An informed medical source, who did not want to be publicly identified, also expressed similar concerns. “Using prednisolone, a glucocorticosteroid, for the entire duration of a competition – why would one even attempt to race?” he told CyclingTips.
“This is [usually] banned in competition for good reason – it is a potent stimulant and it is catabolic, not anabolic. It basically deregulates energy metabolism so that appetite is increased and more energy is burnt with much less fatigue.
“If intake does not match increased output, rapid fat loss ensues. If this goes on for more than a few weeks, muscle starts getting chewed up when the fat runs out. It’s been a mainstay of doping for at least 50 years.”
The individual was not accusing Froome of improper use, but rather raised concerns about the current regulations permitting a rider to seek a TUE to take the substance during competition.
“Can anyone dope up for a whole stage race if they complain of a cough? The tablets have a much more potent systemic effect, that’s why they are banned,” he said. “Suggesting it is okay to race rather then recover in this situation would be medically unusual.”
He pointed out an earlier statement by Team Sky’s former medical chief Dr. Steve Peters, which said that the squad had a policy against using TUEs to get riders through races.
“We agreed as a team that if a rider, suffering from asthma, got into trouble with pollen we would pull him out of the race rather than apply for a therapeutic use exemption on his behalf,” Peters told the Sunday Times last year.
A third medical professional, the former Cofidis doctor Jean-Jacques Menuet, wrote about the TUE matter on the Medecinedusportconseils website and said he personally had concerns about ill athletes using medication to continue racing.
“Reflection is needed, in a spirit of ‘good medicine’: if the use of oral corticosteroids is required, the athlete needs rest and should have nothing to do with competition. So I can only think that this requirement of an oral corticosteroid for this rider preceded or followed the competition period concerned; it is not otherwise possible.”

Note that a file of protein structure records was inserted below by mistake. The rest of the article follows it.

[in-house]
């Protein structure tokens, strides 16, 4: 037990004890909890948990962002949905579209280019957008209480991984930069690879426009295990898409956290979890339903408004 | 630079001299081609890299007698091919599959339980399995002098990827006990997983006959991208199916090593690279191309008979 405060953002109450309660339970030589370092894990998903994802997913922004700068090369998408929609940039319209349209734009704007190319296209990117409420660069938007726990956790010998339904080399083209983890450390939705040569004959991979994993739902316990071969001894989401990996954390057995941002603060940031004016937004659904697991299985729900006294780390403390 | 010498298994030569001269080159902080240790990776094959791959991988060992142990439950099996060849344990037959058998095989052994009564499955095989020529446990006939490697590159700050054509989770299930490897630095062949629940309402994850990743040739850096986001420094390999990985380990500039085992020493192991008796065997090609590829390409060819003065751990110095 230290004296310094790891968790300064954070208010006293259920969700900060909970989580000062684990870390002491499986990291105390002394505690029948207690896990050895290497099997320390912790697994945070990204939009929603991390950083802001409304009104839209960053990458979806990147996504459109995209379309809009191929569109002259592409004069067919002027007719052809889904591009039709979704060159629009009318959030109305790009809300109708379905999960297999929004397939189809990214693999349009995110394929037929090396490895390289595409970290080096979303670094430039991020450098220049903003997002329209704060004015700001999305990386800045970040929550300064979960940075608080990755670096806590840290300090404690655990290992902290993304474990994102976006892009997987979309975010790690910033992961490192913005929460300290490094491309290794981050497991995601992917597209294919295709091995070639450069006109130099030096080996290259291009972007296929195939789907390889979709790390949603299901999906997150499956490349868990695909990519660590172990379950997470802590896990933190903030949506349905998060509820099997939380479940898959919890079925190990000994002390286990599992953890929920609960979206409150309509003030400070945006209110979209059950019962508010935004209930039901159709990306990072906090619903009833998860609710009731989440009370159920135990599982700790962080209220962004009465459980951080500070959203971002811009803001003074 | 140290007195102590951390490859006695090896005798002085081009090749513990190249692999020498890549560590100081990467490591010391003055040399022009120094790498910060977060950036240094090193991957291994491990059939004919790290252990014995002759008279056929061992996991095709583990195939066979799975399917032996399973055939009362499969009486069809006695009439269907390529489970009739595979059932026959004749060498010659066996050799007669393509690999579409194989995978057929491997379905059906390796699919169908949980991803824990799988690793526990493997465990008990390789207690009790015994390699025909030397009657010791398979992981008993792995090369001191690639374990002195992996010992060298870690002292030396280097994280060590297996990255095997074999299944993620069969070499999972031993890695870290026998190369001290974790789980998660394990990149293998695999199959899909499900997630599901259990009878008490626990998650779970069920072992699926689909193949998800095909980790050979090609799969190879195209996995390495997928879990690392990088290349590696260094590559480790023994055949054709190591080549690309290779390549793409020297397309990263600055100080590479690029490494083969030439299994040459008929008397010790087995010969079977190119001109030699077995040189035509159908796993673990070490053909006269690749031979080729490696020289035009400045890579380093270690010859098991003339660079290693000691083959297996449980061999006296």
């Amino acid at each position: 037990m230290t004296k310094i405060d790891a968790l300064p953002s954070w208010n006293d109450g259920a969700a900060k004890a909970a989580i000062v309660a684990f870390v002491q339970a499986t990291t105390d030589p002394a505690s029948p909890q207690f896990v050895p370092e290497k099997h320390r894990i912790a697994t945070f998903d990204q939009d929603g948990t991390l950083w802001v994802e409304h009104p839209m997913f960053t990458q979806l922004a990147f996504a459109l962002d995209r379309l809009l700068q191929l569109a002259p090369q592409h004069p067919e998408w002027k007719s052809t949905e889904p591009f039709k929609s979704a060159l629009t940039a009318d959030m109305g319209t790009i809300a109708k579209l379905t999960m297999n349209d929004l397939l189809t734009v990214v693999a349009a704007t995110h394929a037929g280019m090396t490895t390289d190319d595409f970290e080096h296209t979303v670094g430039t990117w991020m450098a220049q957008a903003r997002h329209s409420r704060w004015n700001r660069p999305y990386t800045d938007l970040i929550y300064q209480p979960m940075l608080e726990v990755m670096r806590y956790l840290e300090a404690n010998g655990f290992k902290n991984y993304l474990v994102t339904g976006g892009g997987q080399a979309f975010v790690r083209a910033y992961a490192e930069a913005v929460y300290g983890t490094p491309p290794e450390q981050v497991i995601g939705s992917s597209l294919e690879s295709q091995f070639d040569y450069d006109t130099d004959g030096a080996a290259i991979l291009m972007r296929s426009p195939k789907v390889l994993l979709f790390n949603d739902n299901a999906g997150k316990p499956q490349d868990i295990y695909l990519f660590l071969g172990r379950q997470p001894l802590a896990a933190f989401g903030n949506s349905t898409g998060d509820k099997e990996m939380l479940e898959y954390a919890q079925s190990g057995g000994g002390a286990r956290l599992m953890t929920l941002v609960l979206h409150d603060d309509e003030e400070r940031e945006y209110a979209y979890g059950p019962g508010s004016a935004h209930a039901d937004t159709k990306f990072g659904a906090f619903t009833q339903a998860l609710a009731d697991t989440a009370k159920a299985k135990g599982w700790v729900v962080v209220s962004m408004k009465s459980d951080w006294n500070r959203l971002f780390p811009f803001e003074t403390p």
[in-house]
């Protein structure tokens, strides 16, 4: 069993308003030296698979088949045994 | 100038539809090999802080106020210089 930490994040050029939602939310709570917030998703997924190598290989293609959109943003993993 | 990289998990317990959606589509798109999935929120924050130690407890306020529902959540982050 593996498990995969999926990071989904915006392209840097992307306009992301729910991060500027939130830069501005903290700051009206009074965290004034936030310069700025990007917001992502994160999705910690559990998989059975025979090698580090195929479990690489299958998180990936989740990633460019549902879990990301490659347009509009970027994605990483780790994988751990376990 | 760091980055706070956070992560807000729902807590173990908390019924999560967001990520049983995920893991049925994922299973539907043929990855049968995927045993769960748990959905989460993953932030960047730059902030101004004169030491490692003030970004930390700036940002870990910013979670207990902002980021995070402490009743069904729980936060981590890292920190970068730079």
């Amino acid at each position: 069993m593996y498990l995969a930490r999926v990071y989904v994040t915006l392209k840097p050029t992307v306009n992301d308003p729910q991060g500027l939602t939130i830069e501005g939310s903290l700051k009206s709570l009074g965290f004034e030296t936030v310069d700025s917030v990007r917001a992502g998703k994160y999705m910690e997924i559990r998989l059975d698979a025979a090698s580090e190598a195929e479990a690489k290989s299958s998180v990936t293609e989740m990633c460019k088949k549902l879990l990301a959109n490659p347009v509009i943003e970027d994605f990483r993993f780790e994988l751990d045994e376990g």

Menuet called for a rapid refinement of the regulations on the matter.
It remains to be seen if WADA will decide at some future point to look again at the permitted use of corticosteroids by athletes holding a TUE. In this particular case, though, it seems the agency is satisfied that there is no case for Froome, Team Sky and the UCI itself to answer.
As for Le Journal du Dimanche and the claims of improper actions by the UCI, the governing body made clear that it could pursue the matter further. On Sunday it rejected suggestions by the paper that president Brian Cookson’s son Oli’s role with Team Sky had led to any favouritism.
“The UCI President and the UCI Administration have absolutely no involvement with decisions on TUEs. Insinuating that Brian Cookson’s son’s employment with Team Sky could have something to do with the decision to grant the TUE is an unfounded allegation which will be dealt with seriously.”
Cookson himself communicated on the matter Sunday evening via his Twitter account. “I recognise the legacy I have inherited is an atmosphere of distrust around our sport. You should (and you will) judge me on my actions,” he wrote. “But smears and innuendoes are one thing, and facts are another. UCI and I will be commenting more on this matter over the next few days.”
Attempts to reach the UCI about this subject on Monday were unsuccessful.
Jonathan Lovelock also contributed to this article.